Scientists discover that fermenting blueberries can restore cognitive function, improve memory for people with amnesia

Blueberry vinegar may help boost memory and restore the cognitive function of people with dementia, according to researchers from Konkuk University. In their study, which appeared in Science Daily, the team examined whether vinegar made from blueberries, which are rich with different active compounds, might help improve cognitive function and stop cognitive deterioration.

As part of their study, Beong-Ou Lim and his team administered blueberry vinegar to mice with induced amnesia for seven days. After that, the team performed a behavioral assessment using behavior tests.

The findings of the study revealed that the blueberry vinegar decreased the breakdown of acetylcholine and increased levels of a protein called brain-derived neurotrophic factor (BDNF) which plays a role in the maintenance and production of healthy nerve cells. The research team arrived at this conclusion after conducting in vivo studies to evaluate the mice’s performance in mazes and an avoidance test, wherein the mice would receive a low-intensity shock in one of two chambers.

Results revealed that when fed with blueberry vinegar, the amnesia-induced mice showed better performance in both of the tests. This suggests that the blueberry vinegar, which is a fermented product, boosted short-term memory. With the results, the researchers believe that blueberry vinegar has the potential to help treat amnesia and cognitive deterioration among older people.

The research built on past studies that showed the relationship of the signaling compound acetylcholine and cognitive function. Acetylcholine is a key neurotransmitter that is responsible for memory, thinking, concentration, and focus. It can be obtained by consuming dietary sources of choline, such as eggs, animal proteins, seafood, dairy, and plant sources like soybeans, nuts, and seeds.

Earlier studies have shown that the brains of people who have Alzheimer’s disease, which is the most common type of dementia, have lower levels of acetylcholine and its receptors. Moreover, other studies revealed that stopping acetylcholine receptors interrupts learning and memory. While there are drugs that prevent the breakdown of acetylcholine to help fight dementia, they are deemed unsafe for they only last in the body for a short amount of time and can also be harmful to the liver. Therefore, the researchers believe that natural ingredients could be a safer treatment option. Furthermore, some studies suggest that natural extracts can enhance cognitive function. In addition, fermenting natural extracts can increase the bioactivity of some natural products.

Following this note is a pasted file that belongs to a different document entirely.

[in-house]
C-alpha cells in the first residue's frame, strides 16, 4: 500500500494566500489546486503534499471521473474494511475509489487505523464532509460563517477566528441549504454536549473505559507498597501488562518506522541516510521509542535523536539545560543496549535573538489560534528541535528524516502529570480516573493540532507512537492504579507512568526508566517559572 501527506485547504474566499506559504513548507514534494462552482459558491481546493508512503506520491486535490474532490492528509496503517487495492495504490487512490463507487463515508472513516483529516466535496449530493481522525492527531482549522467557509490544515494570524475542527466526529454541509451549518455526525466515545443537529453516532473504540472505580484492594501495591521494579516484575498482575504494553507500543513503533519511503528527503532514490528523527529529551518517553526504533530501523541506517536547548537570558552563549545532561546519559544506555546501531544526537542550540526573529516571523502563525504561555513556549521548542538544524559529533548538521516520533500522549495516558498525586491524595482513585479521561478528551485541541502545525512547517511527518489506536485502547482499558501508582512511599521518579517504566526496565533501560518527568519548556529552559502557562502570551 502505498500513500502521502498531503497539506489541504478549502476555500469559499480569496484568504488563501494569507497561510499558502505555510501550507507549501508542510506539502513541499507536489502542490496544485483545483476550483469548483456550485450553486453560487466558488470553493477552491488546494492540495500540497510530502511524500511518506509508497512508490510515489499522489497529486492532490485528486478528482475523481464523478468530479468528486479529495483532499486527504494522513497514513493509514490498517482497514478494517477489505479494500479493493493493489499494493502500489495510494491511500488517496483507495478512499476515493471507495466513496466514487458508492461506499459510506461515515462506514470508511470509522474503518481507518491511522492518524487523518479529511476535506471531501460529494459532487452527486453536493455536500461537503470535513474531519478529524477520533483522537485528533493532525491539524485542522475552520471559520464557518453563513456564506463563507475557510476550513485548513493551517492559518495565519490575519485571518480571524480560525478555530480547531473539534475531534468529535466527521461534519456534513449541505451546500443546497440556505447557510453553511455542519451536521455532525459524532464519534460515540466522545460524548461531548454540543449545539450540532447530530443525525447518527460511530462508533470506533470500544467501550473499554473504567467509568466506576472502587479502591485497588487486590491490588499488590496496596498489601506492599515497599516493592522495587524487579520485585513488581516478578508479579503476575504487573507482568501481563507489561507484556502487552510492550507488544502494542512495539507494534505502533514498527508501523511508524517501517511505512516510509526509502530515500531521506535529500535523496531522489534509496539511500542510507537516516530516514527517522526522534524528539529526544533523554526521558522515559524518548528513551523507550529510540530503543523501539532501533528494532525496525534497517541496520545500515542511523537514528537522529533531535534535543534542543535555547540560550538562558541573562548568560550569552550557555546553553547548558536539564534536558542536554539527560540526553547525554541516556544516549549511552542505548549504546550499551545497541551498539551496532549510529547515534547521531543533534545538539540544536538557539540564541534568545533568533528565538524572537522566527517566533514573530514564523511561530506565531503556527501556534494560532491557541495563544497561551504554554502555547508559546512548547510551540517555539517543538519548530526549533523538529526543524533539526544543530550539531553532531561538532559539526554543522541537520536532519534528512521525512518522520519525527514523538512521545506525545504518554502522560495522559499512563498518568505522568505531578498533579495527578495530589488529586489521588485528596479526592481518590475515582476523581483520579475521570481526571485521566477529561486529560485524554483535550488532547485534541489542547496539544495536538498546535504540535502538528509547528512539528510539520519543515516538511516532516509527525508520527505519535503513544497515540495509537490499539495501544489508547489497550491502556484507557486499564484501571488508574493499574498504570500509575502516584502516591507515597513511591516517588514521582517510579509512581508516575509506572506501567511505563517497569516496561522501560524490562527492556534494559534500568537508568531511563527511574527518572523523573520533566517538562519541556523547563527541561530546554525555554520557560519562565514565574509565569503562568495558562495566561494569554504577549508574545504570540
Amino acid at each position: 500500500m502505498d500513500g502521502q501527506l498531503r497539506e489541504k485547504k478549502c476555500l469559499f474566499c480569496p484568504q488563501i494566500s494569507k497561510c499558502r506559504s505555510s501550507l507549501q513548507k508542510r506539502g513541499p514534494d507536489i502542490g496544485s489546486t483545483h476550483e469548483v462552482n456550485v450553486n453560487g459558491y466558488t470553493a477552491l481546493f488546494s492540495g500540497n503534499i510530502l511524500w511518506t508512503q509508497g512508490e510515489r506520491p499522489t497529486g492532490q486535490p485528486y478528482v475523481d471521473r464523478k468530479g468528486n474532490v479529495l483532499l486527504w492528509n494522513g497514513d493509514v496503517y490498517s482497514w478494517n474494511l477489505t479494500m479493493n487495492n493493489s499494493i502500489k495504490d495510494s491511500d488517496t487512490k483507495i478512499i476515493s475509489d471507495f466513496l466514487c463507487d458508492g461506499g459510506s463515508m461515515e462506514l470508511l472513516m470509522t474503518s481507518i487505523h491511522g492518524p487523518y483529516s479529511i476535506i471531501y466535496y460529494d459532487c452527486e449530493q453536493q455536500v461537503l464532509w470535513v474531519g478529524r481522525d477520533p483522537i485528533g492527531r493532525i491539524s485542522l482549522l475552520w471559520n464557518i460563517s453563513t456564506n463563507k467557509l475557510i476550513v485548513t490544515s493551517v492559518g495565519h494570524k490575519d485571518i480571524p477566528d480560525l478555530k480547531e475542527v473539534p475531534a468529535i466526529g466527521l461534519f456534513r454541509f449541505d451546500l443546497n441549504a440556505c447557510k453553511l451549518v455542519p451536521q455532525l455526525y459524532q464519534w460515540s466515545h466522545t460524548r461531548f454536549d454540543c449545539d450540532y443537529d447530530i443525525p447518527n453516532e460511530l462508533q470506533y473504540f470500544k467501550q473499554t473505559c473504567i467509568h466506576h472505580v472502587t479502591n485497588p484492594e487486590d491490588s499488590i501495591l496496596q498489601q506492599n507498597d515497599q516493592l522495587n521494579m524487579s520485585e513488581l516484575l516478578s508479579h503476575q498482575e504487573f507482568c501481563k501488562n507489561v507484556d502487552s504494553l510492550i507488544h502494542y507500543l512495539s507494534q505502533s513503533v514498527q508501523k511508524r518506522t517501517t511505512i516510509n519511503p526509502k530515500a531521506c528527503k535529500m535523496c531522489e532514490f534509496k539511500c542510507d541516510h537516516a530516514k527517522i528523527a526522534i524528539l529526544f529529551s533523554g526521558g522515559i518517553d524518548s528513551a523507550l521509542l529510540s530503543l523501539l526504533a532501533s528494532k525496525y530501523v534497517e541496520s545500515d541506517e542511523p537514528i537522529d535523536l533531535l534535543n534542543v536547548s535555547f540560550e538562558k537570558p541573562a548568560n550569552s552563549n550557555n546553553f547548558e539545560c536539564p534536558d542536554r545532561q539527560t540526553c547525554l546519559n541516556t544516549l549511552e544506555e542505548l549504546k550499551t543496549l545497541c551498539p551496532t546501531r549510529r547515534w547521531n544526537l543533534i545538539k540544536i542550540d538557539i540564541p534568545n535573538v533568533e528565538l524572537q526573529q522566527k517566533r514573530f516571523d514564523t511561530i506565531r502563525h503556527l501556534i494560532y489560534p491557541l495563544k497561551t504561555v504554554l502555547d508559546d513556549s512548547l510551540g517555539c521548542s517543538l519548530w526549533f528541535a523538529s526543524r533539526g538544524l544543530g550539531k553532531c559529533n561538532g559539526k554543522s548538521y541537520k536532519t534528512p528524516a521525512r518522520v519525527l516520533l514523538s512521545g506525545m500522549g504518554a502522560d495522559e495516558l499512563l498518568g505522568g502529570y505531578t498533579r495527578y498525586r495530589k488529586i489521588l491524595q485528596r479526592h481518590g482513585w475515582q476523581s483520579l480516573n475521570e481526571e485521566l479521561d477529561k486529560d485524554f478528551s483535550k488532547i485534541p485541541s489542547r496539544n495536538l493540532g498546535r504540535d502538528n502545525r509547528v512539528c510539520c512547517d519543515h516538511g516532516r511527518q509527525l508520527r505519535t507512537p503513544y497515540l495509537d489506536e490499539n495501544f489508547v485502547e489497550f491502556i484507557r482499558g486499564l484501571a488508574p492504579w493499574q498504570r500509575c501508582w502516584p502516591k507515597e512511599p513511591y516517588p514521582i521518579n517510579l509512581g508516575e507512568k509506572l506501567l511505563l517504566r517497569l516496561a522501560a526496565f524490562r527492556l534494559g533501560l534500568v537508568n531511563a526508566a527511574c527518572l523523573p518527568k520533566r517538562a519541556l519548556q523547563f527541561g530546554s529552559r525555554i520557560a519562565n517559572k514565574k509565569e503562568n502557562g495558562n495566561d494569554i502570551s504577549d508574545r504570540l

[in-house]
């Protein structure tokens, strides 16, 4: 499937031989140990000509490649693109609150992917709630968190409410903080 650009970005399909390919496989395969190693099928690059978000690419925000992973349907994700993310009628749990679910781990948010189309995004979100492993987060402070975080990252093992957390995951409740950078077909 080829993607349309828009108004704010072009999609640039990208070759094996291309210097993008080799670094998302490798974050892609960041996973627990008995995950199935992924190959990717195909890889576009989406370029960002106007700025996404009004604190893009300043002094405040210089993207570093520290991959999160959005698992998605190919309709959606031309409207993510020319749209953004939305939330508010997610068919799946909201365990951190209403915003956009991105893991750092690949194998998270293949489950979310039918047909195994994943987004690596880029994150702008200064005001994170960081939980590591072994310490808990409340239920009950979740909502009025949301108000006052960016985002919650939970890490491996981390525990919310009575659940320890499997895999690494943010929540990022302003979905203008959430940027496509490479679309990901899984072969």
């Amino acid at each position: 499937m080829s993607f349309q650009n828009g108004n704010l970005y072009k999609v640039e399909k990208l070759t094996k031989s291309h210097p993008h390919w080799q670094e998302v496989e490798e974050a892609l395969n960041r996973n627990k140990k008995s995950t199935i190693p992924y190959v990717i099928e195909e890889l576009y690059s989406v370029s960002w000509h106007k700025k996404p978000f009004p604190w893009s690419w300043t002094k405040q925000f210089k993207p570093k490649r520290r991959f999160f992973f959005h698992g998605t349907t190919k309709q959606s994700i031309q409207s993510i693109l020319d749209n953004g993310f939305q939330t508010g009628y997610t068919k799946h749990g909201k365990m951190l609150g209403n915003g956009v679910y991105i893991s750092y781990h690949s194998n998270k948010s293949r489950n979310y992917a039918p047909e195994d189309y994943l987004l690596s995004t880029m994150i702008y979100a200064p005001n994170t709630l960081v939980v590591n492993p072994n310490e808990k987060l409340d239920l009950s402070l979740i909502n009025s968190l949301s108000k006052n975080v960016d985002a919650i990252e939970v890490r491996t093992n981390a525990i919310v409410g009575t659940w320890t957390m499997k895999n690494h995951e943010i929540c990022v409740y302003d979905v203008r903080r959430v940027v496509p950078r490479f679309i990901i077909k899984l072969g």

The findings of the study were published in the Journal of Agricultural and Food Chemistry and received funding from Konkuk University.

Fast facts on dementia

Dementia, as defined by the World Health Organization (WHO), is a syndrome wherein memory, thinking, behavior, and the ability to execute daily activities have shown deterioration. Around the world, there are about 50 million people with dementia, with approximately 10 million new cases each year. It is most common among older people, but it is not a normal part of aging. It is caused by damage to brain cells. The damage interrupts the ability of brain cells to communicate with each other, thus affecting thinking, behavior, and feelings.

Currently, there is no treatment available to cure dementia, but there are ways on how to improve the lives of people who suffer from this condition. According to the WHO, the main goals for dementia care include early diagnosis which can promote early and optimal management, optimization of physical health, cognitive function, activity, and well-being, determining and treating accompanying physical conditions, identifying and treating behavioral and psychological symptoms, and providing information and long-term support to carers. (Related: Increase mind power and avoid Alzheimer’s with these powerful strategies.)

Read more stories on other scientific breakthroughs on Alzheimer’s disease at

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